Dangerously Good: Salsa Verde

Ah, preventative measures. 

You know, those little things you do to make sure bigger, bad things don’t happen.  

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Well, apparently when your brain is telling you to take preventative measures, you should probably listen.

As I was charring veggies to make salsa verde - tomato salsa’s brighter, saucier green cousin - and the peppers started bouncing around in the pan because of the heat, I thought to myself: Hmm, I should probably poke some holes in those

But I didn’t. And then the really spicy green chile exploded - and I mean exploded - sending blisteringly-hot seeds flying at my face while I stood there, frozen, holding a smoking, ten-pound frying pan full of bubbling vegetables. Not good.

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Kitchen mishap aside, this salsa verde - literally “green sauce” - is definitely worth pulling out your cast iron frying pan for. And it’ll give you a reason to pick up some tomatillos - those bright green, tomato-like, papery-skinned fruits that have been kicking around the grocery stores lately. Cool, hey?

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Salsa Verde
Salsa verde is great on chips, tacos, huevos rancheros, fish, meat…the list goes on! 
Adapted from Gourmet
Makes about 1.5 cups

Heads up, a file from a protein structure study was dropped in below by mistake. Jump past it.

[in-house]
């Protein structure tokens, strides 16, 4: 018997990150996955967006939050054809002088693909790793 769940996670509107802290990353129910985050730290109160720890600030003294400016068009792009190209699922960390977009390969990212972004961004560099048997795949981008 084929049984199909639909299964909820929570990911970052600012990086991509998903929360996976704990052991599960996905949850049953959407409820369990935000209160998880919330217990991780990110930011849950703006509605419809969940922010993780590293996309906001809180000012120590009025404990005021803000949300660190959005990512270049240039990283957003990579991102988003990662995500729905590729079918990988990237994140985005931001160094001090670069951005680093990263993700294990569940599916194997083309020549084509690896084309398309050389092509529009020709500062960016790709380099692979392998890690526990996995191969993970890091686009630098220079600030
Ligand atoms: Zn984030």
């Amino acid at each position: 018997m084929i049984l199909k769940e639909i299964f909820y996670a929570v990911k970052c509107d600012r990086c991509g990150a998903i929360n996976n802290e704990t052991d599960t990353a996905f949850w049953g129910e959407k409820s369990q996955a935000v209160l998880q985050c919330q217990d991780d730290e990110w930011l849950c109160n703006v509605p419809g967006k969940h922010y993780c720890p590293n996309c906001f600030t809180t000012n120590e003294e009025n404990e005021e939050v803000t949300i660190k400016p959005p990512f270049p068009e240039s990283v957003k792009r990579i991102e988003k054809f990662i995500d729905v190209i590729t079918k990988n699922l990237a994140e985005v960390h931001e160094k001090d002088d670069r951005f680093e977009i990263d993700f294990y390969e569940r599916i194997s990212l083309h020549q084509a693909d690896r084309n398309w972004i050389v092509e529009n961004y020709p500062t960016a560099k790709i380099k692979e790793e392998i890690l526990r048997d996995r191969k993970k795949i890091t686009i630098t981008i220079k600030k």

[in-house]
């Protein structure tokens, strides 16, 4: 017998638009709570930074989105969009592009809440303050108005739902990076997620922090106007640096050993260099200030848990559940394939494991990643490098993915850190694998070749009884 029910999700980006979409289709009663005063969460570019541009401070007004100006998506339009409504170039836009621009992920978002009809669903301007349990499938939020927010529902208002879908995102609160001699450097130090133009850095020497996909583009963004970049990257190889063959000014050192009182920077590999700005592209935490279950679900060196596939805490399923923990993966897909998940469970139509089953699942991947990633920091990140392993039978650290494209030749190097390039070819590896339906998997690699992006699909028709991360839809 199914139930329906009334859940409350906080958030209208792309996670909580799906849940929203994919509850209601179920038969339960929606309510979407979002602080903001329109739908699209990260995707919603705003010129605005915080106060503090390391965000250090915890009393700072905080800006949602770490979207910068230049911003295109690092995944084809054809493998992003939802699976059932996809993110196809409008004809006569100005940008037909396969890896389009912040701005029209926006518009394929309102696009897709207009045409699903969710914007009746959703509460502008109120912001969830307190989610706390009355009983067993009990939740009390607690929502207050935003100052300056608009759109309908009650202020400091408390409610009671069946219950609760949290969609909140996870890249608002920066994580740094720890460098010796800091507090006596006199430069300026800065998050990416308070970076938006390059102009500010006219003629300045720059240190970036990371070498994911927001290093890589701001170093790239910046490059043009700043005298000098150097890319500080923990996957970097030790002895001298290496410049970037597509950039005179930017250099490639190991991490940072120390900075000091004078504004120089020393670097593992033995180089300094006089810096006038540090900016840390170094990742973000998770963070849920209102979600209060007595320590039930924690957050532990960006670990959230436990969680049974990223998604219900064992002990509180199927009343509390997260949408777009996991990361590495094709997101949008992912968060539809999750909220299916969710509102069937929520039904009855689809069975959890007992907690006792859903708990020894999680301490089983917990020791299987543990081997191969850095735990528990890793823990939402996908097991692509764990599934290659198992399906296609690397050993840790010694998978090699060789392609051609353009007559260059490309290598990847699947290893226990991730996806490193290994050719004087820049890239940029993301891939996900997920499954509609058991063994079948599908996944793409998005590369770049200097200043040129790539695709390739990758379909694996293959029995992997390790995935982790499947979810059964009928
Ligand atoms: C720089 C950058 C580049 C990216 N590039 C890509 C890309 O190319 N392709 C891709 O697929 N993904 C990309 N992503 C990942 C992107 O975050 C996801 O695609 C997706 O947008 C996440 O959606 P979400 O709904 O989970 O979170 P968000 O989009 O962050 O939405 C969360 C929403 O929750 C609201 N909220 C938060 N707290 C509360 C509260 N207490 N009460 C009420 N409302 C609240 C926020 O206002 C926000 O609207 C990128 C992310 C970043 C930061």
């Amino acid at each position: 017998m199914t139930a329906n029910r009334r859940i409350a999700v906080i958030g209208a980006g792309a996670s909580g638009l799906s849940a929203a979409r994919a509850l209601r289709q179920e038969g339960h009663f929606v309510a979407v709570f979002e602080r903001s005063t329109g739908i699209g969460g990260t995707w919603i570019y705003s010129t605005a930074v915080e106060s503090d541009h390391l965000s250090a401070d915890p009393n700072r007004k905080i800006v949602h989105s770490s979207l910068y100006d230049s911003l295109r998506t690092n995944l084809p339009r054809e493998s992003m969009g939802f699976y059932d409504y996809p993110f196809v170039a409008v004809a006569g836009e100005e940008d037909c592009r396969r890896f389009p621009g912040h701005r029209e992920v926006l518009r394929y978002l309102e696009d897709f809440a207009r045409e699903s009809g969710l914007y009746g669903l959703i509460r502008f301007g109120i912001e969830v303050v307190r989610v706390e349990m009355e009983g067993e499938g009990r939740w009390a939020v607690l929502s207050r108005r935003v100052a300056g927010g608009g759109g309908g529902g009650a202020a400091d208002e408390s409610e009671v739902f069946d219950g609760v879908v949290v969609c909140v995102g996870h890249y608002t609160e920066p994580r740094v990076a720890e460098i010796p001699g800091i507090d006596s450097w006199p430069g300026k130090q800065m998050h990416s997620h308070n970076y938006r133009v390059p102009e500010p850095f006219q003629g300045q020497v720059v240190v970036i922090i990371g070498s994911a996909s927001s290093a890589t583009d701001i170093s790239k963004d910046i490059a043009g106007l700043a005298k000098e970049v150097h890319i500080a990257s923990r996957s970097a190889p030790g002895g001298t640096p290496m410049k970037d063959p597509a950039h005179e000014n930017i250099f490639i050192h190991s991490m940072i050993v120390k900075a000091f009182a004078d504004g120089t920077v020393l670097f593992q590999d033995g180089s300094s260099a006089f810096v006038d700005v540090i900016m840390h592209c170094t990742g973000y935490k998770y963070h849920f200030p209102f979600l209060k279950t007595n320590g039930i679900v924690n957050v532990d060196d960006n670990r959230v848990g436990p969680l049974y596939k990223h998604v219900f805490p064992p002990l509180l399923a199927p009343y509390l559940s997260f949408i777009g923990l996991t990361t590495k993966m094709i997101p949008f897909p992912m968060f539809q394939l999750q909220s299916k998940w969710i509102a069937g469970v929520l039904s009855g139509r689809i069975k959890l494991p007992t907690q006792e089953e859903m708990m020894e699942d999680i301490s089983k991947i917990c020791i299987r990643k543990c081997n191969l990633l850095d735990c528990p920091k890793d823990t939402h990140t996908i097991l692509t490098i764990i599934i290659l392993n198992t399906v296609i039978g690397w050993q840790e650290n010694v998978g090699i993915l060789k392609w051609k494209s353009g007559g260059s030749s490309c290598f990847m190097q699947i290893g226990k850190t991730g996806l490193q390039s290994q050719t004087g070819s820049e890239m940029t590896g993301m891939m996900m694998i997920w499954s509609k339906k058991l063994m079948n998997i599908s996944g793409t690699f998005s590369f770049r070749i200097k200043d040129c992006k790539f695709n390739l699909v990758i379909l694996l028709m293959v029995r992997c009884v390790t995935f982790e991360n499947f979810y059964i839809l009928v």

Ingredients
½ lb fresh tomatillos (roughly 3 medium tomatillos), husks removed and fruits rinsed*
1 fresh jalapeno, or other hot pepper(s) 
1 clove of garlic
¾ tsp salt
3 tbsp chopped fresh cilantro
¼ cup water

Directions
1. Poke a couple small holes in the tomatillos, pepper, and garlic.

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2. Heat a well-seasoned cast iron pan over medium heat. Pan is ready when a drop of water evaporates quickly after touching the surface of the pan. Add tomatillos, pepper and garlic to the pan and roast for 10-15 minutes, turning to char evenly.
 
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3. Allow vegetables to cool for a few minutes, then cut pepper in half and discard half of the seeds and membranes**. Transfer vegetables to a blender or food processor. Add salt, cilantro and water, and coarsely puree***. Adjust with water and salt until consistency and flavour are to your liking.

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*I added an extra tomatillo because I found the 1/2 lb version was a bit thin. 
**If you’re using really spicy peppers, be careful not to touch the membranes and seeds with your bare hands (either use a spoon or a knife, or wear gloves). The heat in the peppers can irritate your skin. Badly. I know from (recent, unpleasant) experience. 
***I can’t show you a photo of the pureeing process because I made the mistake of using an immersion blender and a shallow bowl. It was a mess. I don’t recommend trying it. 

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